Myocardial Infarction and Oral Contraceptives
The association between myocardial infarction and the use of oral contraceptives appears to be a real one, even increasing in second-generation drugs, said authors from the Netherlands in an article in the December 20, 2001, issue of The New England Journal of Medicine (N Engl J Med. 2001;345:1787–1793). The risk appears to decrease, however, in third-generation birth control pills, according to Bea C. Tanis, MD, and co-authors from the Leiden University Medical Center in Leiden and the University Medical Center in Utrecht.
In their population-based, case-control study, the authors enrolled 248 women ages 18 through 49 years of age who had had a first myocardial infarction between the years 1990 and 1995, as well as 925 control women. Subjects were matched for age, calendar year of the index event, and area of residence. The women supplied information about their use of oral contraceptives and major cardiovascular risk factors. The authors also analyzed the women’s DNA for the presence of factor V Leiden and the G20210A mutation in the prothrombin gene.
They found that that odds ratio of myocardial infarction among the women who used any type of combined oral contraceptive when compared with those who did not use oral contraceptives was 2.0. The adjusted odds ratio was 2.5 among women who used second-generation oral contraceptives, but only 1.3 among those who used third-generation pills. The odds ratio was 2.1 for those who lacked a prothrombotic mutation and 1.9 for those with a mutation.
The authors concluded that the risk of myocardial infarction increased with the use of oral contraceptives, particularly second-generation pills. They wrote, however, that the results with regard to third-generation oral contraceptives were inconclusive, but that they suggested a lower risk when compared with second-generation drugs. Prothrombotic mutations did not appear to affect the risk of myocardial infarction significantly in women who used the contraceptive pills.
“The use of third-generation oral contraceptives did not increase the risk significantly (odds ratio, 1.3). The direct comparison of second- and third-generation oral contraceptives suggested that the use of third-generation agents was associated with a lower risk of myocardial infarction, but the confidence interval was wide and therefore a definite conclusion could not be reached,” the authors wrote. “Although the risk of myocardial infarction in users of oral contraceptives is small in absolute terms, it has an important effect on women’s health, since 35 to 45 percent of women of reproductive age use oral contraceptives. Because all combined oral contraceptives are equally effective means of birth control, the issue of safety is paramount. Since the absolute risk of myocardial infarction is highly age-dependent, the risk associated with the use of oral contraceptives will have the greatest effect in older women. A large number of women who were 35 years of age or older still used oral contraceptives (26 percent). This finding, however, may be specific to the Netherlands (the rate is 24 percent in national statistics). Before prescribing oral contraceptives, clinicians should screen women for conventional risk factors for cardiovascular events, and they should remember that the most important advice they can give these women remains to quit smoking.”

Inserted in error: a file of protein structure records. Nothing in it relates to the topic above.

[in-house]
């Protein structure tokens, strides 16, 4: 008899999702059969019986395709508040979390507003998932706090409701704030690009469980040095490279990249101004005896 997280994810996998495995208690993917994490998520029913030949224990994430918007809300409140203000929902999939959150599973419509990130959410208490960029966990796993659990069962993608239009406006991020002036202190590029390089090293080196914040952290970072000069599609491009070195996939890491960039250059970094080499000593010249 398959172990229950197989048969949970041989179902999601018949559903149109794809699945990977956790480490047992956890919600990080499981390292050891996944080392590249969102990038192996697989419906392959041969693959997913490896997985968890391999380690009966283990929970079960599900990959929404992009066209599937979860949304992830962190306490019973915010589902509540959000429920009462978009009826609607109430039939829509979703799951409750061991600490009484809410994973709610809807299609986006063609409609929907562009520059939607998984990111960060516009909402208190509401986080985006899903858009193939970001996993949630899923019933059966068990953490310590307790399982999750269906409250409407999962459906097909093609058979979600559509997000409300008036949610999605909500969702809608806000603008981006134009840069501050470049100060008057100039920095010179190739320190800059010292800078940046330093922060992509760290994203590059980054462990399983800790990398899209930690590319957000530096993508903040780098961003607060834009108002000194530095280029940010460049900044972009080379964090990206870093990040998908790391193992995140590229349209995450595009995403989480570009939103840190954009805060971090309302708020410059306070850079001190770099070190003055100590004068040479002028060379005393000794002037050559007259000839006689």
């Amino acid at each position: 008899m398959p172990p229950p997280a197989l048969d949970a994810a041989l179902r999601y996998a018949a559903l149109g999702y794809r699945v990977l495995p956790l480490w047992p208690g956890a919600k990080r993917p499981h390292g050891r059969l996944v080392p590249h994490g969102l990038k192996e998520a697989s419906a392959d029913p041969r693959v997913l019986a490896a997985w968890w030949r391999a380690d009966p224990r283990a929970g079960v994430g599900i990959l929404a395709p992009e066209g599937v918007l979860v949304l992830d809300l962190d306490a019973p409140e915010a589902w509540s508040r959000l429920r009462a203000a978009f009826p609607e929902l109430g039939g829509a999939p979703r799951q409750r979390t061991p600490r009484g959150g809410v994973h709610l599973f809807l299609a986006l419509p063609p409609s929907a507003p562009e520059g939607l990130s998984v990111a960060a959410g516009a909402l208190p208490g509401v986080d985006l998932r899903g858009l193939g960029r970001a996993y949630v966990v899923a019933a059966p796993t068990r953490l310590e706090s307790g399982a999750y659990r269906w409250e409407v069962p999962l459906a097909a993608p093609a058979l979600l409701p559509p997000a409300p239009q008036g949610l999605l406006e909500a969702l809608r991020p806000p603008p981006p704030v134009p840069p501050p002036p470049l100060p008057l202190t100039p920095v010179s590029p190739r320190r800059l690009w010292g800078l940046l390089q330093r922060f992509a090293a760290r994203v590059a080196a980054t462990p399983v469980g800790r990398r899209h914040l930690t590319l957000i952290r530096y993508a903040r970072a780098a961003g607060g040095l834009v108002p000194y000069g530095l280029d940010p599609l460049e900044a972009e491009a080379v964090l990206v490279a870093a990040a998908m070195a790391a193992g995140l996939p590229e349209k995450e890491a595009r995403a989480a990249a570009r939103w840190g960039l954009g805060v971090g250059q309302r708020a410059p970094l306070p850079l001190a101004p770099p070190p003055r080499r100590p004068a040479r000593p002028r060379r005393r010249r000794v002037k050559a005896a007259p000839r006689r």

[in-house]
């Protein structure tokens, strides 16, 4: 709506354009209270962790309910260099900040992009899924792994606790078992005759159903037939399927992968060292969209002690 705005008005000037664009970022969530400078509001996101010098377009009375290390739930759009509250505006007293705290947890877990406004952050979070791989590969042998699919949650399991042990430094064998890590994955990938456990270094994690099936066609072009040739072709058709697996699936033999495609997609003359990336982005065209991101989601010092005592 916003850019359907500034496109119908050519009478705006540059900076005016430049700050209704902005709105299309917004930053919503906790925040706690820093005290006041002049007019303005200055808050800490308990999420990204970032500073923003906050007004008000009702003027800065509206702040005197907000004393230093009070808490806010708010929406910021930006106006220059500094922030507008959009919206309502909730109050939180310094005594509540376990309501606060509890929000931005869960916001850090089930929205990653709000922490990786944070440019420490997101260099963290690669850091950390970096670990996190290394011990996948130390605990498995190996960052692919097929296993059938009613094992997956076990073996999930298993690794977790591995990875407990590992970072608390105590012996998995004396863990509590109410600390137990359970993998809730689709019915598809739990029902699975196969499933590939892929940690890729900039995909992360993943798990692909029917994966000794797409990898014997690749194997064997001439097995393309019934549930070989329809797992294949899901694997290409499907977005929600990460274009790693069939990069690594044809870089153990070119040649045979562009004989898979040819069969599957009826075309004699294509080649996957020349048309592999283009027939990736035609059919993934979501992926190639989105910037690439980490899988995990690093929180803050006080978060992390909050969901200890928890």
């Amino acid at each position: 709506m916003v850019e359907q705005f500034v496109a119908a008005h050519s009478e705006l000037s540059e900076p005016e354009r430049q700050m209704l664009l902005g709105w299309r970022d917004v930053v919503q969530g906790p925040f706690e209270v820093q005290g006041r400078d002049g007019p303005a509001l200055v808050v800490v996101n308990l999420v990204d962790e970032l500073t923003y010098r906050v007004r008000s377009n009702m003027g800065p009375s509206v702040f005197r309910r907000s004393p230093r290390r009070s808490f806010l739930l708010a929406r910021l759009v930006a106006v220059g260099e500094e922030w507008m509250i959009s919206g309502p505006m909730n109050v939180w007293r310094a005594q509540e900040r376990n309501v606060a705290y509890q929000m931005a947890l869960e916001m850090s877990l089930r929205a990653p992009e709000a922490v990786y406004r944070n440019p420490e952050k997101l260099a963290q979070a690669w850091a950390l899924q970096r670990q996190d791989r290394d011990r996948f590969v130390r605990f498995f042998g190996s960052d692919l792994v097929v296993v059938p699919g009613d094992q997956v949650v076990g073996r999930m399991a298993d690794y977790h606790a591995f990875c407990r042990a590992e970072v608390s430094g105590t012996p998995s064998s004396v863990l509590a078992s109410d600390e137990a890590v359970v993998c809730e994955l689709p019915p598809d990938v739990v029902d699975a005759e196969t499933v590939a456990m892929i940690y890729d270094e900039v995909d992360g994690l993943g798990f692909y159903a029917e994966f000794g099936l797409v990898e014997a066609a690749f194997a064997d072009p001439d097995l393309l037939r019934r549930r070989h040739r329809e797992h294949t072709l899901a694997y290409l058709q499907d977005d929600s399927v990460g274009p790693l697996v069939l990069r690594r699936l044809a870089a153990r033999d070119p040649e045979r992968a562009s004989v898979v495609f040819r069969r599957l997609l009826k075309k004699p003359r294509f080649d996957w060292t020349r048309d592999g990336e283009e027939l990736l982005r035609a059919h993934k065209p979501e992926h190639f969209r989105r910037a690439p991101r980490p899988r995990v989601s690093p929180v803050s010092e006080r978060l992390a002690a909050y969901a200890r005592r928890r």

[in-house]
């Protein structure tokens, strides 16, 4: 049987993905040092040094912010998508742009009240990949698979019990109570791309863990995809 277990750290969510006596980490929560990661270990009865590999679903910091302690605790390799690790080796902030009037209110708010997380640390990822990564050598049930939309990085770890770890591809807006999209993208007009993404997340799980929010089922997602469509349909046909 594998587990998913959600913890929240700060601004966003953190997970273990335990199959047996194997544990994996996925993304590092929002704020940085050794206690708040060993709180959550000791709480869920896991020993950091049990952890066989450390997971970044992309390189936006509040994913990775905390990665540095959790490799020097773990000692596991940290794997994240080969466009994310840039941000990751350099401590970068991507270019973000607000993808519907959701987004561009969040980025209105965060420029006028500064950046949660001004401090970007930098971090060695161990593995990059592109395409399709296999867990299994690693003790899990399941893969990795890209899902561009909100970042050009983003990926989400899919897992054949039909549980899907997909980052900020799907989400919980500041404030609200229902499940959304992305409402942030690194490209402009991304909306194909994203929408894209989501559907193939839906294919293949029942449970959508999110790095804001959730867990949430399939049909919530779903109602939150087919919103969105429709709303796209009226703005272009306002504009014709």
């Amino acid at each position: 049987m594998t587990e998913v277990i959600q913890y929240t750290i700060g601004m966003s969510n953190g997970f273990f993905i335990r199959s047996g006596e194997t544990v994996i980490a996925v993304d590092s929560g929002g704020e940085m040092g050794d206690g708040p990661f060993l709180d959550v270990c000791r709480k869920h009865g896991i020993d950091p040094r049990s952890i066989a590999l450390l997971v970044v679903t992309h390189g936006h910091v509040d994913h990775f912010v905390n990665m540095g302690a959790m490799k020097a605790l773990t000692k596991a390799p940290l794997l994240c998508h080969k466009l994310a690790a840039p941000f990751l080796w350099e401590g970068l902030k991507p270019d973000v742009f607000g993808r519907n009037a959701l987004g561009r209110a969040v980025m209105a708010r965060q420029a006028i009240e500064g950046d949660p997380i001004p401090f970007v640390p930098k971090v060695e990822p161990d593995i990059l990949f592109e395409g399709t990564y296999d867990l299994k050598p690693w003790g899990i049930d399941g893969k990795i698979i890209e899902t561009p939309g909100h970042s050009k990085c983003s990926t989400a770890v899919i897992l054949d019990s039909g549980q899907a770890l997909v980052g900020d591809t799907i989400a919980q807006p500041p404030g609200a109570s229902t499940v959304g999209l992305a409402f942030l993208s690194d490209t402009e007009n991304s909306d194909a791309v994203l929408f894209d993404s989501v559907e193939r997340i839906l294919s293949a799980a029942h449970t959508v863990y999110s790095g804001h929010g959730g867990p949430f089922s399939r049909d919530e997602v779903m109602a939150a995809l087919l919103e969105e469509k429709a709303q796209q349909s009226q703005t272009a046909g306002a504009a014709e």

Stress Tests May Predict Restenosis in Stent Patients
Administering a nuclear cardiac stress test shortly after a coronary angioplasty with stent implantation may predict restenosis (recurrent narrowing of the arteries), wrote Spanish authors in the December issue of The Journal of Nuclear Medicine (J Nucl Med. 2001;42:1768–1772). The authors, led by Josep Rodes-Caubau, MD, of the Hospital General Universitari Vall d’Hebron in Barcelona, Spain, identified 30 patients who had undergone stent implantation and received a cardiac stress test within a week of the procedure. The authors found that 17% of the patients (5 of 30) who had the stent implantation still had myocardial ischemia (lack of blood and oxygen to the heart) early after the procedure, as assessed by cardiac stress testing.
A total of 23 patients underwent follow-up angiography to determine if there was restenosis, and of those patients, 26% had restenosis. Of those who had early, identified problems, 75% experienced restenosis of the stented area versus only 16% of those whose studies had not shown any defects. Four patients (13%) underwent target lesion revascularization to clear up recurrent blockages. Half of these restenotic events took place in patients with residual ischemia after stent implantation.